“As citizens, you know what dirty water is,” he said to the Housatonic Valley Association in Newtown, Connecticut in October 1973. “You know when you cannot swim in the Housatonic River, you know when those tributaries you used to fish no longer have trout. You know that’s pollution. And I’m not sure you’re interested in the exact quantity of suspended solids or the oxygen demand in the river, but (what) you are interested in is getting an unhealthy environment healthy, getting a dirty river clean.”

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Although he did not name the former Maine senator, President Joe Biden recognized the efforts of Muskie and others who pushed for environmental improvements in a proclamation marking the Clean Water Act’s 50th anniversary.

“Fifty years ago, the Congress passed the Clean Water Act of 1972, revolutionizing America’s responsibility to protect and restore the vital waterways that sustain our communities, our economy, and our ecosystems,” the proclamation said..

“Five decades later, our Nation’s waters are dramatically cleaner. Once dead rivers and lakes are now flourishing with wildlife. People have returned to boat, fish, and swim. Sacred waters that Tribal Nations have relied on for generations are clean again,” the proclamation added. “It is a powerful tribute not only to the activists who first sounded the alarm, built a movement, and fought to pass this powerful law but also to the Americans everywhere who have since done so much to help enforce it, safeguarding our waterways and taking on polluters in court.”

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Boston Globe. October 18, 2022.

Editorial: Cannabis commission needs to right its regulatory ship

Holyoke death investigation points to a tail wagging the dog scenario at the agency.

A 27-year-old woman collapsed on the job at a cannabis processing facility in Holyoke in January, dying several days later — a fact that didn’t become widely known for eight months — and now nine months after Lorna McMurrey’s death an investigation by the state’s cannabis regulators is still incomplete.

That raises the issue of worker safety at the plant run by a company with multiple citations at its various operations in Florida, Pennsylvania, and now Holyoke by the federal Occupational Safety and Health Administration.

It also raises issues of transparency and effectiveness for the Cannabis Control Commission, an agency that has prided itself on being the gold standard on both during its just over five years in business.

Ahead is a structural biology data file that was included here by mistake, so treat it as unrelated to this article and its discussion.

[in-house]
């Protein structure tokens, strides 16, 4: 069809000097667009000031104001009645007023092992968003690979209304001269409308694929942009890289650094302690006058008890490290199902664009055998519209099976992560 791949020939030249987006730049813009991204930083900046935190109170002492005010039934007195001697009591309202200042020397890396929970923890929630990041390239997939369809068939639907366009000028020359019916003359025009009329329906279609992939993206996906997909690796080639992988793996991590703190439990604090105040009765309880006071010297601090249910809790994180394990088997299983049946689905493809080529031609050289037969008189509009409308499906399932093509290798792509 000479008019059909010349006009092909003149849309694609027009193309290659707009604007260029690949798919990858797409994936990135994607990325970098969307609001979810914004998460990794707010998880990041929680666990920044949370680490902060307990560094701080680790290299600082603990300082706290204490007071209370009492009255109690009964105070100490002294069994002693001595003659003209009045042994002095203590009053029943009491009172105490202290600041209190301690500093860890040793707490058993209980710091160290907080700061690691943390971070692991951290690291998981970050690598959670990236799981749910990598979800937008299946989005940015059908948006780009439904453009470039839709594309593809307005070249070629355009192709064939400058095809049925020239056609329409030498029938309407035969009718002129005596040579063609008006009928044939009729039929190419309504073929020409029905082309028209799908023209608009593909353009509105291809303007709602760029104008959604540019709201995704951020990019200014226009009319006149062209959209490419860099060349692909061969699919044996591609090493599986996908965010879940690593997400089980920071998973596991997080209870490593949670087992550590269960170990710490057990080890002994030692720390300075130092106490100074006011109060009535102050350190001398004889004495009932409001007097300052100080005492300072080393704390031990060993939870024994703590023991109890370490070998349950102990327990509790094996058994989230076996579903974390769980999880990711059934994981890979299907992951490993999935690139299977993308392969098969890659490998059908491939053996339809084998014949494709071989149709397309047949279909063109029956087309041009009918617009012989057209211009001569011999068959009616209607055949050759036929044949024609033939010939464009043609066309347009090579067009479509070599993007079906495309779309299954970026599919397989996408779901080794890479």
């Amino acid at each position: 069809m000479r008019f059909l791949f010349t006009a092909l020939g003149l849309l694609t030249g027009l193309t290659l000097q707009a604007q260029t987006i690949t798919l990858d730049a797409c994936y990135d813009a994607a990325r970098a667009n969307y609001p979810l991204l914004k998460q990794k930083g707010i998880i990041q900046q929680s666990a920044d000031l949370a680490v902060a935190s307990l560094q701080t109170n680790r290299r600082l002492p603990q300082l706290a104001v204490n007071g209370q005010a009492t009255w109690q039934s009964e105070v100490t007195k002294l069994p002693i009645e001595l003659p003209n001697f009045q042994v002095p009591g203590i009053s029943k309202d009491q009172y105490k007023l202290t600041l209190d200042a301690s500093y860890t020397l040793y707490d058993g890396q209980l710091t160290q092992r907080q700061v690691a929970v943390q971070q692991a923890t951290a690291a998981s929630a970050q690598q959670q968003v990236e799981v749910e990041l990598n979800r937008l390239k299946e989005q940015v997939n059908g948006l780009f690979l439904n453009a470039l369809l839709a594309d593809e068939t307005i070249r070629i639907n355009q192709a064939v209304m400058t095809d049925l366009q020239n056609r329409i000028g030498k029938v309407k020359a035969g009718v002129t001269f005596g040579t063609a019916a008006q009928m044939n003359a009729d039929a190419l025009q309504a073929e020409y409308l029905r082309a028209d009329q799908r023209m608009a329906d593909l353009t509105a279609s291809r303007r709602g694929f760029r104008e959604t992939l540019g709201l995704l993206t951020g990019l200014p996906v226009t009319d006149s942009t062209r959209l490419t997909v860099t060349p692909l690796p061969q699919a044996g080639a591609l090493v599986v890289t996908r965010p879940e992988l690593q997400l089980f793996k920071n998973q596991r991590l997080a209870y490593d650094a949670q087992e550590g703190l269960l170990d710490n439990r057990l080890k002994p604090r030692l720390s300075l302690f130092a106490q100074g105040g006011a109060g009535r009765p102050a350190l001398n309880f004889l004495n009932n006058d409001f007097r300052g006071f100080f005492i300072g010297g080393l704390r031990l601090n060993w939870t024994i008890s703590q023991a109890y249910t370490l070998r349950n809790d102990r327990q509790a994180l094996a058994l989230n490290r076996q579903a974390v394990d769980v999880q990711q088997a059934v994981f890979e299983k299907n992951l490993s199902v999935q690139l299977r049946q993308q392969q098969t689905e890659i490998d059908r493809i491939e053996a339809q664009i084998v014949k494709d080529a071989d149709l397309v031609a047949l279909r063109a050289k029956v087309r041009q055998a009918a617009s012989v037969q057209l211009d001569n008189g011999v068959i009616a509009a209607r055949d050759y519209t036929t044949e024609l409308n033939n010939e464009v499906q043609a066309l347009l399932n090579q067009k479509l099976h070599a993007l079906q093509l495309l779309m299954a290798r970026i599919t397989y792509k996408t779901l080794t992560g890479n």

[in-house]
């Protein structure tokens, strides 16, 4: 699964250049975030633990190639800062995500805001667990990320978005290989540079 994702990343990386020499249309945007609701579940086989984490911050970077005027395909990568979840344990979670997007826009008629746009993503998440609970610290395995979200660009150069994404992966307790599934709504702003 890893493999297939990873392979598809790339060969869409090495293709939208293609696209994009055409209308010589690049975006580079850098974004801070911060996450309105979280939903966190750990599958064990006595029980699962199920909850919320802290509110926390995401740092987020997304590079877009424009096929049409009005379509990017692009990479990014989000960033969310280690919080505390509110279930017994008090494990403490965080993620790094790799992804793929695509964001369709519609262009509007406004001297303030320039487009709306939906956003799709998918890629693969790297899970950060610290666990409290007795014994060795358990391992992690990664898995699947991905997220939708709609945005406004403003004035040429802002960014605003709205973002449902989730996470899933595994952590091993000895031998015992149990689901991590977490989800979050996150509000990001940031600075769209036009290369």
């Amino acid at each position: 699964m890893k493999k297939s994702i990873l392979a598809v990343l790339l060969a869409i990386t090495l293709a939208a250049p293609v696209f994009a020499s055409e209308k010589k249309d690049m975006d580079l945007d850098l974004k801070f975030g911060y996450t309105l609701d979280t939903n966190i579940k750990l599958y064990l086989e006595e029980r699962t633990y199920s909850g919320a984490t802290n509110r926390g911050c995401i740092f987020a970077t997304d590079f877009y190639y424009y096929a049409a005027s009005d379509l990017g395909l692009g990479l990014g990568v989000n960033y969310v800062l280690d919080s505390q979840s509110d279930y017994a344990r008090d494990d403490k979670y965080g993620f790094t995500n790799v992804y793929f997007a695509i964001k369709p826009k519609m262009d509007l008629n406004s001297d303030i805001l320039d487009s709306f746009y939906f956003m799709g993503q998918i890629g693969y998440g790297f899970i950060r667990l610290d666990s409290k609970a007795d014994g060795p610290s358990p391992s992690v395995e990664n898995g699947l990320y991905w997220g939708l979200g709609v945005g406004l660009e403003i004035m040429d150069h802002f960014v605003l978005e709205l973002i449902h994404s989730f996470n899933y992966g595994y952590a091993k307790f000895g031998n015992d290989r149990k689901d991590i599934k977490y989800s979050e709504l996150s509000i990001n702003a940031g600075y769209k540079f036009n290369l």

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The story of McMurrey’s death was first widely discussed in late September by cannabis activist Mike Crawford on his podcast “The Young Jurks.” He quoted a co-worker of McMurrey’s who said she had quit the Trulieve Grow Facility a month earlier over conditions at the plant. She leveled the accusation in a post on McMurrey’s online obituary.

McMurrey, according to her family, was filling pre-rolled joints with ground cannabis flowers at the facility when she complained of being unable to breathe. She was taken by ambulance to a nearby hospital where she died several days later.

The company reports it notified OSHA immediately, as required by law, and state regulators. But when news of the death broke last month, Commissioner Bruce Stebbins, who was a commission member at the time of McMurrey’s death, and newly appointed Commission Chair Shannon O’Brien were both flummoxed.

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They were blindsided, it appears, by their own staff, who now insist an investigation into health and safety practices at the facility had already begun before McMurrey’s death and was continuing. According to a statement released Friday by the Cannabis Control Commission, it’s apparently standard operating procedure to keep the five commissioners in the dark lest their role as “ultimate arbiter” be compromised.

“To avoid pre-judging any applicant or licensee, Cannabis Control Commissioners are not customarily privy to investigations that are being performed at the staff level,” the statement read. “If an investigation leads to an administrative enforcement action, Commissioners hold a place as ultimate arbiter in an appeal procedure.”

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Is there some parallel universe in which this tail wagging the dog scenario makes sense? It would be the equivalent of, say, the FBI going out and doing an investigation but keeping the local US attorney’s office in the dark until it deemed a case worthy of prosecution.

The investigation was launched in the fall of 2021, before McMurrey’s death, in response to “employee complaints.” One former employee interviewed by the Globe who quit in August 2021 complained that the firm only provided paper medical-style masks and that most workers were afraid to speak up about safety concerns.

And while that isn’t unusual in the industry, a report by a working group in Colorado studying health and safety issues found, “they do not provide a level of respiratory protection compared to disposable filtering facepiece respirators approved by the National Institute for Occupational Safety and Health.”

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It’s hard not to wonder whether a more timely investigation of the 2021 complaint might have averted McMurrey’s death.